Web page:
Until Next Time-

Thursday, June 8, 2017

"Old Glory"

This week it was time for me to switch gears.

I had been working on an embroidery
while I had been recently traveling.
In fact, it was a pattern from Crabapple Hill Studios
that I had purchased over a year ago while
attending one of Meg Hawkey's wonderful retreats.

 Now it's done.

 "Old Glory"

A patriotic design done in brighter
more contemporary floss colors.

The part that draws the most attention 
is the use of gold bugle beads to 
look like a sparkler.  

 Too cute!

I was determined I could find something
in my stash that would work for the pillow.

I eventually found the perfect back and cording fabric.

A piece that has to be about 20 years old, but 
it worked.
(Never give up your stash!)

Summer is the time for 
 flowers, fireworks and flags.

This little pillow is going to be enjoying
the summer months on my back porch.

Until Next Time-

Wednesday, May 31, 2017

A Wonderful Finish! (Finally)

It's time to spread the news 

Shout it out!

My antique reproduction applique album quilt,
affectionately knows as
Noah and Matilda,
is finally done!

84" x 96"

This quilt was started in January, 2015.

Dawn Cook Ronningen offered and
still has available this
Noah and Matilda BOM pattern
on her website Collector with a Needle.

She designed the pattern from
the antique applique sampler (1851) which is
part of her collection.

 She calls it 
Noah and Matilda because of the 
 two names found on the quilt.

My blocks were appliqued 
throughout 2015.

I used a limited number of fabrics 
to keep the look simple and classic.

Then I hit a road block
in 2016.


The border has 18 bunches of grapes.

I just couldn't face making
all the tiny circles needed for all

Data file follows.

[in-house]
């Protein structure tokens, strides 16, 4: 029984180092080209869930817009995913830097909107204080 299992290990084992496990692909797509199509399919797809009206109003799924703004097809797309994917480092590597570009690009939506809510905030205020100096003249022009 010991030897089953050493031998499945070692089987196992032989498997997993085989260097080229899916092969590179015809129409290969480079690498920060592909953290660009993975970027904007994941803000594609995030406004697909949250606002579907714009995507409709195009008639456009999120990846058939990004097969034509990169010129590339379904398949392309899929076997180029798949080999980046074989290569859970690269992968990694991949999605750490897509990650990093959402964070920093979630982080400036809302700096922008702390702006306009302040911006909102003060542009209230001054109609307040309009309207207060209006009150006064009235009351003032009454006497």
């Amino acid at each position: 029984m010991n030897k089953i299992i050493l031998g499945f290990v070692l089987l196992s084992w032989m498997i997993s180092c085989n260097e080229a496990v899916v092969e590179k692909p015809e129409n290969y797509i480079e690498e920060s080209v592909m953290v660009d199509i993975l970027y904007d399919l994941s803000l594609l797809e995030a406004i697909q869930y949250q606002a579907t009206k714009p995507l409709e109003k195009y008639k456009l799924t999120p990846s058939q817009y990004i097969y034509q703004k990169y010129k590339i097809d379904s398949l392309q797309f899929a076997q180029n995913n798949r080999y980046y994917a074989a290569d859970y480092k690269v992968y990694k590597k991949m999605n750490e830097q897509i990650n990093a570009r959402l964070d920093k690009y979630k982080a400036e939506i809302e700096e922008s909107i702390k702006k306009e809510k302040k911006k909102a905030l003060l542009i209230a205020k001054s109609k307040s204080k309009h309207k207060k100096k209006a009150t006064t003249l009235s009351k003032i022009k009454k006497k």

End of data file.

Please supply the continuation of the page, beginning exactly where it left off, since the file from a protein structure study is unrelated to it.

that fruit!

But once I got going,
 I discovered those circles
weren't as bad as I had thought
In fact they were pretty quick and easy
once they were prepped.

 Next I struggled with the corners  because
I couldn't get the four corners to match.
I ended up with two and two.

 We'll just say it adds some character.

It wasn't until I got the top
entirely put together that I realized
there had been a right and wrong side
to the French General fabric I
 had chosen for the background.
There was no going back.

More character?

Before sewing the quilt together,
I premarked the feathered wreath pattern
I wanted to quilt in the alternating blank squares.

I was taking a risk.
that the designs which were marked lightly
with a mechanical pencil
with a hard lead would not disappear
while the quilt was basted and when other
parts were quilted.
Fortunately, the designs were still visible
when it came time to quilt them.
( I know the photo doesn't show the lines,
but they were there faint enough for me to see)

I started handquilting in January, 2017 and 
worked diligently on it almost every evening.
That turns out to be about 150 days x 2 hours = 300 hours.
(probably more)

I used  3 spools  of Guterman handquilting thread
with a Dream Cotton Request batting.  

I knew it needed a red binding and I 
had only used one red throughout the quilt.
Because the pattern was printed diagonally

 the binding was cut on the straight of the grain
to maintain the diagonal pattern.

I chose a pretty wild backing in comparison
to the top.  It's a Minick and Simpson fabric
and the colors went perfectly.
  The busy pattern doesn't
allow the quilting stitches
to show much, but that's okay.

Thank you, Dawn,
 for this wonderful  antique pattern.
It was fun and challenging
and now it's done.

 Here's my quilt top with the orginial
Noah and Matilda quilt,
spring, 2016.

Today, I could finally
cross off another 17 in 17 project!!!!

Until Next Time-